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Practice Management > Building Your Business

Do the math: The hard realities of 2016

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With 2015 already in the background, you should be looking ahead to having an active and profitable 2016. While every advisor aspires to expand their practice in the New Year, it takes more than hope to achieve consistent, exponential growth.

You need a plan, and that plan should be built upon a measurable foundation. If you do the right math, you can illuminate the steps you need to take to reach the new heights you desire.

Start by having an honest conversation with yourself. You likely have a business plan, but sticking to it and acting upon it can be difficult for a number of reasons. For 2016, challenge yourself to not only identify the path you need to take but to take the steps necessary to achieve your goals.

Let’s start with two questions: How much revenue did you generate in 2015, and how much would you like to generate in 2016?

Next, be honest with yourself. Are you going to put in the leg work? The difference between these questions gives us the ground you need to cover to reach your goal.

Next, find your average revenue per new client to estimate how many new clients you need to acquire in 2016 to reach your goal. Within reason, we can assume that if you do next year what you did last year, you can expect to see about the same results. The plan we are going to make will address that new growth that you desire.

All of this is straightforward, and most advisors get this far, but our aim is to understand the steps you need to take to make those sales figures a reality. You know how many new clients you need, yes, but what will you do to get them?

You might get some referrals. Those can be lucrative, but they are not dependable. You cannot accurately predict how many referrals you will receive. Stimulating that activity should still be part of your plan, of course, but the results will be far too inconsistent to become the sole piece of a reliable new business strategy.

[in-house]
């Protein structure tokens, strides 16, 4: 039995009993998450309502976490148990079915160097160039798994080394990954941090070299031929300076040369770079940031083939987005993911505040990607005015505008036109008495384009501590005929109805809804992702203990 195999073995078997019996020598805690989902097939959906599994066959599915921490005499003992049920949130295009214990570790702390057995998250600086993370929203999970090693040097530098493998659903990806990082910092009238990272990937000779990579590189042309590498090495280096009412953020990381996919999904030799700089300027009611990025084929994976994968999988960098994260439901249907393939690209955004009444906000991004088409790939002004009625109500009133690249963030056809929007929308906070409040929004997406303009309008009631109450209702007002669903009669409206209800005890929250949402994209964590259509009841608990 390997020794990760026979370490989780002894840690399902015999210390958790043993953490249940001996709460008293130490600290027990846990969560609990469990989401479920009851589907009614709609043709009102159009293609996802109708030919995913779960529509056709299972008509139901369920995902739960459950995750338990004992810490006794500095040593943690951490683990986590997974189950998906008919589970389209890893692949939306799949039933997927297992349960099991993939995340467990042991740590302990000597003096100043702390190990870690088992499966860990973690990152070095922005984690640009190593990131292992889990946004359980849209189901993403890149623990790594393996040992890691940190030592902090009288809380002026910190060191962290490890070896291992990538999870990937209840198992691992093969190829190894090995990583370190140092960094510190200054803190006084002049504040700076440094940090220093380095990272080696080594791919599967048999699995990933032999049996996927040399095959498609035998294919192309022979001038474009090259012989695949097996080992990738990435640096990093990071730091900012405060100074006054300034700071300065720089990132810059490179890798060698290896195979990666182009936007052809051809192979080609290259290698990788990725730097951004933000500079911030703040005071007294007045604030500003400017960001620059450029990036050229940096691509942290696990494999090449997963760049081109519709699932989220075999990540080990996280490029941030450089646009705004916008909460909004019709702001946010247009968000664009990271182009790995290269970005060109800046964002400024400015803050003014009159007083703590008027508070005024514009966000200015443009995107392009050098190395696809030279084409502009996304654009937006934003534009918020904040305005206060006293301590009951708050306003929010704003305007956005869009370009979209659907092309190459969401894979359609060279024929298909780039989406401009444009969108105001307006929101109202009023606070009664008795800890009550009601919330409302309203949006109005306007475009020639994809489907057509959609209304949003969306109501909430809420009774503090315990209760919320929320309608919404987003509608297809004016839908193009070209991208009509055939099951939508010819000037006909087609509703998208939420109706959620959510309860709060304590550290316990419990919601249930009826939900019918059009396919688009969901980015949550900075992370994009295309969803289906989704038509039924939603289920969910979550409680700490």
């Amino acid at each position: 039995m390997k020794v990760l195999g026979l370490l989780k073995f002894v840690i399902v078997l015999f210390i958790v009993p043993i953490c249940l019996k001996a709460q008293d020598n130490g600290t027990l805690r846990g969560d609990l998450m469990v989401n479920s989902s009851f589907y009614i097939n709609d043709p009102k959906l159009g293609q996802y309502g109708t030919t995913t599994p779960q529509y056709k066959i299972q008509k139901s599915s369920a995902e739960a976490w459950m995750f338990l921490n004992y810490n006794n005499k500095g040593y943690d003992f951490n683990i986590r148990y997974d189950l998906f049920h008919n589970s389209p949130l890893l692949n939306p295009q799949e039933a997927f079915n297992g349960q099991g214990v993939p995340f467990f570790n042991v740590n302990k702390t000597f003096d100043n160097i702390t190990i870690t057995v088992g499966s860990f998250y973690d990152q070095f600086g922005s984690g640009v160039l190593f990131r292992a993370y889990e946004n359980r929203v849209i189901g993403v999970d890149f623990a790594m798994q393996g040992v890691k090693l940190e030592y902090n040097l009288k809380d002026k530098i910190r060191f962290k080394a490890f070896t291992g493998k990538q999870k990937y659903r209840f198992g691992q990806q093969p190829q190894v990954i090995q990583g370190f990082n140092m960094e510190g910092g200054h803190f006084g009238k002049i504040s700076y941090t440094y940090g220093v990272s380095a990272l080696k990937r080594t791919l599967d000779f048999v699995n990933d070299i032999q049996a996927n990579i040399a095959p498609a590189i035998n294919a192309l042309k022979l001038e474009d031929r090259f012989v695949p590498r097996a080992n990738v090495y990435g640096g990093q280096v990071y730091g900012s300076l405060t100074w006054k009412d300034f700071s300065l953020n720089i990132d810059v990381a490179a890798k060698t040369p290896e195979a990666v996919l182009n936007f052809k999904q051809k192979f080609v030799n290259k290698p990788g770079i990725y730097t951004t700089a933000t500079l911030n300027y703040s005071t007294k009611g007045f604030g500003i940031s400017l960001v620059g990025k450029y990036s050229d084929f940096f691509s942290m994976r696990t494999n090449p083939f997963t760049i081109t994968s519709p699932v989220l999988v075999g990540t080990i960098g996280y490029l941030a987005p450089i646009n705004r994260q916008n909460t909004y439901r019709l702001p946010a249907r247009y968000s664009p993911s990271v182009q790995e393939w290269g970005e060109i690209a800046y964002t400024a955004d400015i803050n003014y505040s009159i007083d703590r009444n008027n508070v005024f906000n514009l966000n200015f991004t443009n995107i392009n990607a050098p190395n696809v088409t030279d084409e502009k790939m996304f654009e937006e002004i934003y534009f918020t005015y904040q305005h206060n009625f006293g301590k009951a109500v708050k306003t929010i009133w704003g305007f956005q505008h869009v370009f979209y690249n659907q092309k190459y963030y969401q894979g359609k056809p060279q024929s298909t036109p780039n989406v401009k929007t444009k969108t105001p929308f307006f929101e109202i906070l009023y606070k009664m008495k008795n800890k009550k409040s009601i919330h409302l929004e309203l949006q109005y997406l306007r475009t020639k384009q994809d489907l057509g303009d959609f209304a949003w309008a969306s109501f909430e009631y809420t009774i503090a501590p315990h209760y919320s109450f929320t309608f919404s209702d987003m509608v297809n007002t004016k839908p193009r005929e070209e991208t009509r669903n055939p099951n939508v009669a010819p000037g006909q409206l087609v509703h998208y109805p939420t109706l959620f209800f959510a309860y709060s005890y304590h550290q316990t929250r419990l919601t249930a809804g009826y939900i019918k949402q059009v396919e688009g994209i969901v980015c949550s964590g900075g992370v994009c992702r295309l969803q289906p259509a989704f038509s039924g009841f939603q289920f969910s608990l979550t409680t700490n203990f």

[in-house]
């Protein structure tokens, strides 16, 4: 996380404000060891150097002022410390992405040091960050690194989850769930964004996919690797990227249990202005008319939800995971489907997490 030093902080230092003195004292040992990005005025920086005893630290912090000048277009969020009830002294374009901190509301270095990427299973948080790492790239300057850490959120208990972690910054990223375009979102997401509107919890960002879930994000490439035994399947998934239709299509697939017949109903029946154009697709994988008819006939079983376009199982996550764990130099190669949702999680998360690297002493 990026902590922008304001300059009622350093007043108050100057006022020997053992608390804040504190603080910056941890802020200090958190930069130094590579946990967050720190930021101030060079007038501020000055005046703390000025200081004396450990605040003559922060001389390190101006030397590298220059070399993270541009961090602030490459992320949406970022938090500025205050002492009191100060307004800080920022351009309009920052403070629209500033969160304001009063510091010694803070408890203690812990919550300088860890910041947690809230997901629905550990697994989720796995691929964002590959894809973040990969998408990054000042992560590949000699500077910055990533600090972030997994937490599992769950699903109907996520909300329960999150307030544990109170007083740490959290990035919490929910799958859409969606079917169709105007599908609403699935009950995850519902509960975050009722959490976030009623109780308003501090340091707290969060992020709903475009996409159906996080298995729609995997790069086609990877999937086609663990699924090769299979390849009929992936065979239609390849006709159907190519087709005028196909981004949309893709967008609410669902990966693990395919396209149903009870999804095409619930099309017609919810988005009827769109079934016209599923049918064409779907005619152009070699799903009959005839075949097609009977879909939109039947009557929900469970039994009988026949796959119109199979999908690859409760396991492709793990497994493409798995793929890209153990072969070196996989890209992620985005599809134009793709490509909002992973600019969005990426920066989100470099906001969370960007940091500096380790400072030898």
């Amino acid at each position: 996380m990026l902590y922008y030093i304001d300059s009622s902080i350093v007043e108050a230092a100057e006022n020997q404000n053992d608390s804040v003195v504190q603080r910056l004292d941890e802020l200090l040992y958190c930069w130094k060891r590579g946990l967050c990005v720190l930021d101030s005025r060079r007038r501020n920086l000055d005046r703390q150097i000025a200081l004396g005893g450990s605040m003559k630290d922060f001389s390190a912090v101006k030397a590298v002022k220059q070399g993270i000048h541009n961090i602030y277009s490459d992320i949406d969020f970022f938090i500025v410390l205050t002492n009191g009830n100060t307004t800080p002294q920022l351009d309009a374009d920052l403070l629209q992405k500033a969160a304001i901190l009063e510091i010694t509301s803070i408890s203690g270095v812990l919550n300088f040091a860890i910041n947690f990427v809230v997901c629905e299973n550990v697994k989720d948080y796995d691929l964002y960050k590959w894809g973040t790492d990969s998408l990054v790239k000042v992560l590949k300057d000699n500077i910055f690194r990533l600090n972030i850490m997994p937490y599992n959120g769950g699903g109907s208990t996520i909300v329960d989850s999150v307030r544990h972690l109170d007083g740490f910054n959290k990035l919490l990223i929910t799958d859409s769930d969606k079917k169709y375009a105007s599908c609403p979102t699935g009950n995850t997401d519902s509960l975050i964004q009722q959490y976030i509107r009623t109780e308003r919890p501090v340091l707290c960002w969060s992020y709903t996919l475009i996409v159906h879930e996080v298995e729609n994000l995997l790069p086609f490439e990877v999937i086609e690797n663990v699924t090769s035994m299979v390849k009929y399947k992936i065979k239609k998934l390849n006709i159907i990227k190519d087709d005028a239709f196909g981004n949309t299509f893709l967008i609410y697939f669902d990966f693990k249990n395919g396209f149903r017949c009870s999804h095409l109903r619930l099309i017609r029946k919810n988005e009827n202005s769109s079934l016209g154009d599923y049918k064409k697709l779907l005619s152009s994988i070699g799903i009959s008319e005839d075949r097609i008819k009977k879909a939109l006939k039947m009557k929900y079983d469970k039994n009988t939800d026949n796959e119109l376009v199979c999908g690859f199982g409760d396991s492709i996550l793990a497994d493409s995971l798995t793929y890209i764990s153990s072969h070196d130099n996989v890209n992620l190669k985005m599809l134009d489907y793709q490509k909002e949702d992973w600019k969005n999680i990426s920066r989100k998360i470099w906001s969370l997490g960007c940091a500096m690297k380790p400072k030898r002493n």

If you want new business, you have to find it. This is where new business math gets interesting. How much leg work will you have to do to get the sales that you need?

Really. Be honest here.

One of the producers we’ve met through our work tells a story of getting his start (in the early 90s). He describes building a list of 500 leads and the grind of cold calling one after the other. Out of 500, he would set an average of 12 appointments. Four of those 12 would meet, and one sale would ultimately be made. 12-4-1… Week in… Week out…

How much time it takes to develop new business from scratch is a metric that many advisors don’t track. We do. We know that a salesperson that specializes in cold calls needs about 50 hours of cold calling per month to set up six appointments.

Five of those appointments will meet, and four will be qualified. A truly exceptional salesperson will close 25 percent of these opportunities — and that’s a really high conversion rate by almost any standard.

So, if you need to close 10 sales to reach your 2016 goal, you will need 40 meetings with the right prospects, or the equivalent of 500 cold calling hours. To put those hours into perspective, if you have a 40-hour work week, you will need to set aside a little over three months, exclusively, to cold calling in order to generate the new business growth you desire.

That’s a lot, especially for an established advisor with an existing base of clients to service. If engaging completely new prospects is not your forte, which is not unusual, you might need even more time to develop these opportunities.

You want the new business, but do you want to do this volume of cold calling at this stage of your career? Fortunately, there are other ways to tackle this challenge. Here are your options:

  1. You can opt not to grow and maintain your status quo.

  2. You can do the calling yourself.

  3. You can buy leads to cut down a small portion of the upfront research.

  4. You can partner with an appointment setting firm to shortcut directly to meeting to qualified prospects.

  5. You can ramp up your seminar activity to attract new prospects.

  6. You can establish new partnerships (like with CPAs) to generate more referrals.

Option one is not acceptable. If you aren’t growing, you are giving your competition opportunities to expand. For an established advisor, option two is likely impractical.

As we discussed before, it takes a significant amount of time to set a meeting, which also is the weakness of option No. 3. Buying leads, in theory, is a happy medium between pure cold calling and appointment setting. Unfortunately, most leads are of a poor quality, leaving you to spend just as much time cold calling as you would have if you had started “from scratch” on your own.

That leaves options four through six. If you are chasing B2B opportunities where the sales are potentially large, appointment setting is the clearest, most direct path to growth. It allows you to get in front of the volume of prospects that you need to meet your goals without sacrificing huge quantities of your already limited time.

 At the same time, seminars and strategic partnerships can connect you with new prospects without feeling as brutally soul-crushing as hours of cold calling can feel.

Do the math. Grow your business.

See also:

The text that turned into a $2 million referral

The building blocks of referral selling

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